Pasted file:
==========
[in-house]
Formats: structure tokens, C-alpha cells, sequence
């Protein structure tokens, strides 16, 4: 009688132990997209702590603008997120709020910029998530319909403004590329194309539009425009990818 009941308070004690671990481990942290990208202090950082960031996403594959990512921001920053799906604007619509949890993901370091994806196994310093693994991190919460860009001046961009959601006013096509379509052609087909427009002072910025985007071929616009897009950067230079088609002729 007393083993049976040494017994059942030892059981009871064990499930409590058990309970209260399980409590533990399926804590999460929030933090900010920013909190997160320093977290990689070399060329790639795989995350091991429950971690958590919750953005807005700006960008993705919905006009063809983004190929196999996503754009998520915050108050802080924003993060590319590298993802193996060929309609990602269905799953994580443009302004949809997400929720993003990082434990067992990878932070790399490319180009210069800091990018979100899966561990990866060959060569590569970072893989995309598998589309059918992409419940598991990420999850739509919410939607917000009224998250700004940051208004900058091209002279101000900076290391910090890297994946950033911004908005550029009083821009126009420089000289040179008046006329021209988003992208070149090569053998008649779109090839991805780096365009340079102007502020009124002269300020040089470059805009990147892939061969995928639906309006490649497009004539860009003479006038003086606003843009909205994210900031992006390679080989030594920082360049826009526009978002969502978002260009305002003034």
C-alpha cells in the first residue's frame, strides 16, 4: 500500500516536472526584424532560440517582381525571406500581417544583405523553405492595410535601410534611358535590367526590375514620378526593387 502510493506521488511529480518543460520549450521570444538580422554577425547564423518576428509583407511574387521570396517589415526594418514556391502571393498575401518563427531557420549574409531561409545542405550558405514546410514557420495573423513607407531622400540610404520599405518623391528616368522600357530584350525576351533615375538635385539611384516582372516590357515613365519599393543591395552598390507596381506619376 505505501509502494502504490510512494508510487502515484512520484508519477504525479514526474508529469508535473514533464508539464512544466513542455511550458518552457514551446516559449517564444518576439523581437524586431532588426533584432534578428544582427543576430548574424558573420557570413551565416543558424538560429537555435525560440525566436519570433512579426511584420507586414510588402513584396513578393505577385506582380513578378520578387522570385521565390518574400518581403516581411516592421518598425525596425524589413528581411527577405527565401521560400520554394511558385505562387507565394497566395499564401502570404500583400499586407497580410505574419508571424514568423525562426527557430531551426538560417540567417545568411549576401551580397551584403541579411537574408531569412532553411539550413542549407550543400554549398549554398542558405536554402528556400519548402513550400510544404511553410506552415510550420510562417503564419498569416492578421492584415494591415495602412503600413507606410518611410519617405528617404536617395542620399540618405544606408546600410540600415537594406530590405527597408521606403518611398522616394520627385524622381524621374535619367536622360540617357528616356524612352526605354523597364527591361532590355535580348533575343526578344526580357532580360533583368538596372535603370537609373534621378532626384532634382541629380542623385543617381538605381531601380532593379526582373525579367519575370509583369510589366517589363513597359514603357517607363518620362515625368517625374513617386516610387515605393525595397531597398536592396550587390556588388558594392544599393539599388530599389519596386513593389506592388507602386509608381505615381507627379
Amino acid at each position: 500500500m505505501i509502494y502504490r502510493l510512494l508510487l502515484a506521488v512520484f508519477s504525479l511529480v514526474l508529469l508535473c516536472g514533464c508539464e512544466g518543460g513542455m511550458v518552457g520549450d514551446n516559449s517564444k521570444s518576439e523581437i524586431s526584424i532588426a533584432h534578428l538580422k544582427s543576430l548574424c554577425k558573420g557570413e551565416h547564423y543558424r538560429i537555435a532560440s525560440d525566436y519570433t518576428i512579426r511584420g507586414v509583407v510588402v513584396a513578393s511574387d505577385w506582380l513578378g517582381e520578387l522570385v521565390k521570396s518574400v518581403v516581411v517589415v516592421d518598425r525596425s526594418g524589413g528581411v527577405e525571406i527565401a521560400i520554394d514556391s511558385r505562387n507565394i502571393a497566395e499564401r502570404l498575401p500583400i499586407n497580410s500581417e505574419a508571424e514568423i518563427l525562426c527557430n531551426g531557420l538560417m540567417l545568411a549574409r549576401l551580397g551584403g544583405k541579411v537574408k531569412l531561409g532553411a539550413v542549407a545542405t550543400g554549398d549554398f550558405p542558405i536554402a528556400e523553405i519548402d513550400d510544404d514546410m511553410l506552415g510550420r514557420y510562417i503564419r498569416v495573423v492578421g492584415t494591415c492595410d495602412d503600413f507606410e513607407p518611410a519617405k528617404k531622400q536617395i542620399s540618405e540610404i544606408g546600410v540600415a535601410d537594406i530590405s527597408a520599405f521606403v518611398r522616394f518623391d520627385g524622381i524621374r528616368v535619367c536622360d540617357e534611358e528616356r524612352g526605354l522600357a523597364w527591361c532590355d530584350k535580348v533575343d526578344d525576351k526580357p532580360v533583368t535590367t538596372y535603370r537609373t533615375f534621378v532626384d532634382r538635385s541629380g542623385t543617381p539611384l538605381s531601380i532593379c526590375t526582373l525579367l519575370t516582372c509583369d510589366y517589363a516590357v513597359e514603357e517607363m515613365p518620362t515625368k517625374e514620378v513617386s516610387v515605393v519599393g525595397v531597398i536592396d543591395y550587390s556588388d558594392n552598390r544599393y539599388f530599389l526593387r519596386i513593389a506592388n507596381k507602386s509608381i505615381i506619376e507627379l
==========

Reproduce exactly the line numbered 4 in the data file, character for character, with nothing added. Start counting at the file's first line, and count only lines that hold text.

C-alpha cells in the first residue's frame, strides 16, 4: 500500500516536472526584424532560440517582381525571406500581417544583405523553405492595410535601410534611358535590367526590375514620378526593387 502510493506521488511529480518543460520549450521570444538580422554577425547564423518576428509583407511574387521570396517589415526594418514556391502571393498575401518563427531557420549574409531561409545542405550558405514546410514557420495573423513607407531622400540610404520599405518623391528616368522600357530584350525576351533615375538635385539611384516582372516590357515613365519599393543591395552598390507596381506619376 505505501509502494502504490510512494508510487502515484512520484508519477504525479514526474508529469508535473514533464508539464512544466513542455511550458518552457514551446516559449517564444518576439523581437524586431532588426533584432534578428544582427543576430548574424558573420557570413551565416543558424538560429537555435525560440525566436519570433512579426511584420507586414510588402513584396513578393505577385506582380513578378520578387522570385521565390518574400518581403516581411516592421518598425525596425524589413528581411527577405527565401521560400520554394511558385505562387507565394497566395499564401502570404500583400499586407497580410505574419508571424514568423525562426527557430531551426538560417540567417545568411549576401551580397551584403541579411537574408531569412532553411539550413542549407550543400554549398549554398542558405536554402528556400519548402513550400510544404511553410506552415510550420510562417503564419498569416492578421492584415494591415495602412503600413507606410518611410519617405528617404536617395542620399540618405544606408546600410540600415537594406530590405527597408521606403518611398522616394520627385524622381524621374535619367536622360540617357528616356524612352526605354523597364527591361532590355535580348533575343526578344526580357532580360533583368538596372535603370537609373534621378532626384532634382541629380542623385543617381538605381531601380532593379526582373525579367519575370509583369510589366517589363513597359514603357517607363518620362515625368517625374513617386516610387515605393525595397531597398536592396550587390556588388558594392544599393539599388530599389519596386513593389506592388507602386509608381505615381507627379